First let me say how I enjoy reading your magazine, but the June 22 edition has some errors that I cannot leave alone!
The Stinson article is one of them (A good flying airplane: Raised around Stinsons, Don Baggett finally gets one of his own). The V-77/AT-19 was indeed manufactured for the British, where it was called the Stinson Reliant (they didn’t use numbers like AT-19) and used almost exclusivly by the Royal Navy as navigation trainers, radio operator/observer trainers and station hacks. They were unusual as they were all Lease-Lend and all of the survivors managed to get back to the U.S., whereas the majority of the other naval Lease-Lend airplanes were simply loaded onto carriers and dumped at sea. An example of another survivor is the Corsair in the naval museum at Yeovilton, UK, that survived because it was in a repair shop, and got forgotten. The rest of the Corsairs, Hellcats, Wildcats and Avengers went to the bottom.
Anyway, the AT-19s made it back and your article states that in order to de-mil them the airspeed had to be changed as it was in kilometers. That is total BS as all British airplanes had the airspeed in knots!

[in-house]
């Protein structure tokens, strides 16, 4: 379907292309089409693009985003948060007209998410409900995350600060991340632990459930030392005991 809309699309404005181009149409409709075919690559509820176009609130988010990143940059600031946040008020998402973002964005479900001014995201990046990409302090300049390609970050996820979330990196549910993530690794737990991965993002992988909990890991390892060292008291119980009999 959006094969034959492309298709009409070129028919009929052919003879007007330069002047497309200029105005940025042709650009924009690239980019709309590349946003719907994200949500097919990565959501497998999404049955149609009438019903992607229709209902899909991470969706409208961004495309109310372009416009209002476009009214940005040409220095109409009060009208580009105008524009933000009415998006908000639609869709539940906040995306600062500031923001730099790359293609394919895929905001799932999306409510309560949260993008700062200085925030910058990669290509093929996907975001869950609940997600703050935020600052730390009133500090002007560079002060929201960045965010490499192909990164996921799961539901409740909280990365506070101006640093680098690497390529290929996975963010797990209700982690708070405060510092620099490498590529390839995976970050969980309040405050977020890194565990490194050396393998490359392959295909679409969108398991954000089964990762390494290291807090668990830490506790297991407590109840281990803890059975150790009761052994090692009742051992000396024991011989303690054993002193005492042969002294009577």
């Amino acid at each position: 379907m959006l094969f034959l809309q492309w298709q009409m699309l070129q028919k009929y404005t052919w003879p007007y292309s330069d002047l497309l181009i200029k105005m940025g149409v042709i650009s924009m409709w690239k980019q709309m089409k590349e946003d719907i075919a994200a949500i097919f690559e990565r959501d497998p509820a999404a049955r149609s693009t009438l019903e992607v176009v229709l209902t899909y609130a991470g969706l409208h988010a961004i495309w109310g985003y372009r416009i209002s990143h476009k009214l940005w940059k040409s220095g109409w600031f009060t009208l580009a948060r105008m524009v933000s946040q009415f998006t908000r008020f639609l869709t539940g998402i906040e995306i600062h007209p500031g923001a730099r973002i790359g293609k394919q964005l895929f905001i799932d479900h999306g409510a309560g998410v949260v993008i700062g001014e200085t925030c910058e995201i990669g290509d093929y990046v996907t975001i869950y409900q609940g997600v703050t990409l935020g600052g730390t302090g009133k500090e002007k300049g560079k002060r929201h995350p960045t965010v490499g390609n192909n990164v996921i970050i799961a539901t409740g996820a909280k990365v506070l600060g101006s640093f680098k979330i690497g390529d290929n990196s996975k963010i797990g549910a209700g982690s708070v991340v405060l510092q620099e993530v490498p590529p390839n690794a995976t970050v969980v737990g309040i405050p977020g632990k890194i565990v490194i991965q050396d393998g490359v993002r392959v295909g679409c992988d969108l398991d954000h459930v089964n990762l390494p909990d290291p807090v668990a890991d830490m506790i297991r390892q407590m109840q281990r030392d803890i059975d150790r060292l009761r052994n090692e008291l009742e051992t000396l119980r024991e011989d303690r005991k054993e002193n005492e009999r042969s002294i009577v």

The next statement, that the throttle and mixture worked backwards is also BS. All British airplanes had conventional engine controls, you have got mixed up with the French airplanes that indeed did have the engine controls backwards. None of the Stinsons went to the French other than a few HW-75s from a different contract. The only part of the de-mil statement that is correct is that the fuel gauges were in Imperial gallons.
How do I know? I was there when the last of them were still flying. And now after 13,000 hours and 50-plus years in full-time aviation, I wish I could find one. I did manage to fly one in Louisiana that had just been restored, by Hugh Hutton, in British Navy colors, but that went to a museum. A beautiful flying airplane — just like flying an armchair.
Keep up the good work